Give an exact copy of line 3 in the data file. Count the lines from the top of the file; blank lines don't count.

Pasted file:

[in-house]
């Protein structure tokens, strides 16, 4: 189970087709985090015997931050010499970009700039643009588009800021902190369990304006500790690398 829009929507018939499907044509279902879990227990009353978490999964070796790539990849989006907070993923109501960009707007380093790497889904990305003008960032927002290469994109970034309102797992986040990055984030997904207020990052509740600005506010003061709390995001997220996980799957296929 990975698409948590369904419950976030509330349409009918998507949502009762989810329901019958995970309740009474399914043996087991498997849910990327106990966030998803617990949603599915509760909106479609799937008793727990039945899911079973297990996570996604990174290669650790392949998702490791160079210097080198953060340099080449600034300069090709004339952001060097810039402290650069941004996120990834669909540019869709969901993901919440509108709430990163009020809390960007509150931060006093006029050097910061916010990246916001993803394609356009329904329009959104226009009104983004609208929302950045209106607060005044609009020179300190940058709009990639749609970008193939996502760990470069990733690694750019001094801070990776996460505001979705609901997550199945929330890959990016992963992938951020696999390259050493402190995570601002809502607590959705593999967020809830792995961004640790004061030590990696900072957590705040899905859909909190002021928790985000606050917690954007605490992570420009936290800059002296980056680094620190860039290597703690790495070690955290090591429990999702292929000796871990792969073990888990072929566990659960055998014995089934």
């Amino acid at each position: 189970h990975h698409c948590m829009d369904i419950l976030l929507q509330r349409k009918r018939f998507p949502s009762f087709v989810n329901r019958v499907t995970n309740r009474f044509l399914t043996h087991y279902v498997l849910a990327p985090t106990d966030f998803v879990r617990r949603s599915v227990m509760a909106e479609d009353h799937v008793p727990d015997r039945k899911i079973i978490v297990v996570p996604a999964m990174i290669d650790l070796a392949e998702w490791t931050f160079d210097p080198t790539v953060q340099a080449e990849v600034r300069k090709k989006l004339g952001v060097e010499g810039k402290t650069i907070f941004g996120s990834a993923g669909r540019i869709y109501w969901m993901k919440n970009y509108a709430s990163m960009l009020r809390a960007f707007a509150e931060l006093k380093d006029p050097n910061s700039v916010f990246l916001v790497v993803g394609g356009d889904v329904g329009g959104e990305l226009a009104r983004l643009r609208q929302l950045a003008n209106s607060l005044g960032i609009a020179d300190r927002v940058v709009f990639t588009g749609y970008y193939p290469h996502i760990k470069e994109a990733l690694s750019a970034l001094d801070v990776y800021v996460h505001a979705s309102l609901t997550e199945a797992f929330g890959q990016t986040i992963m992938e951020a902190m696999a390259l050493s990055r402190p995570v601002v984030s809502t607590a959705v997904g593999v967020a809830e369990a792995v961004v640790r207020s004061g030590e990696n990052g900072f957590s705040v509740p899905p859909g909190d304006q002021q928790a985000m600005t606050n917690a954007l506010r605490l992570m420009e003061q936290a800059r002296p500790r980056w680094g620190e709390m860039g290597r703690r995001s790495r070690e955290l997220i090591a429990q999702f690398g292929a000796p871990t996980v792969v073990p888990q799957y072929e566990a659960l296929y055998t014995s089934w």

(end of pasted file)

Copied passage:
């Amino acid at each position: 189970h990975h698409c948590m829009d369904i419950l976030l929507q509330r349409k009918r018939f998507p949502s009762f087709v989810n329901r019958v499907t995970n309740r009474f044509l399914t043996h087991y279902v498997l849910a990327p985090t106990d966030f998803v879990r617990r949603s599915v227990m509760a909106e479609d009353h799937v008793p727990d015997r039945k899911i079973i978490v297990v996570p996604a999964m990174i290669d650790l070796a392949e998702w490791t931050f160079d210097p080198t790539v953060q340099a080449e990849v600034r300069k090709k989006l004339g952001v060097e010499g810039k402290t650069i907070f941004g996120s990834a993923g669909r540019i869709y109501w969901m993901k919440n970009y509108a709430s990163m960009l009020r809390a960007f707007a509150e931060l006093k380093d006029p050097n910061s700039v916010f990246l916001v790497v993803g394609g356009d889904v329904g329009g959104e990305l226009a009104r983004l643009r609208q929302l950045a003008n209106s607060l005044g960032i609009a020179d300190r927002v940058v709009f990639t588009g749609y970008y193939p290469h996502i760990k470069e994109a990733l690694s750019a970034l001094d801070v990776y800021v996460h505001a979705s309102l609901t997550e199945a797992f929330g890959q990016t986040i992963m992938e951020a902190m696999a390259l050493s990055r402190p995570v601002v984030s809502t607590a959705v997904g593999v967020a809830e369990a792995v961004v640790r207020s004061g030590e990696n990052g900072f957590s705040v509740p899905p859909g909190d304006q002021q928790a985000m600005t606050n917690a954007l506010r605490l992570m420009e003061q936290a800059r002296p500790r980056w680094g620190e709390m860039g290597r703690r995001s790495r070690e955290l997220i090591a429990q999702f690398g292929a000796p871990t996980v792969v073990p888990q799957y072929e566990a659960l296929y055998t014995s089934w």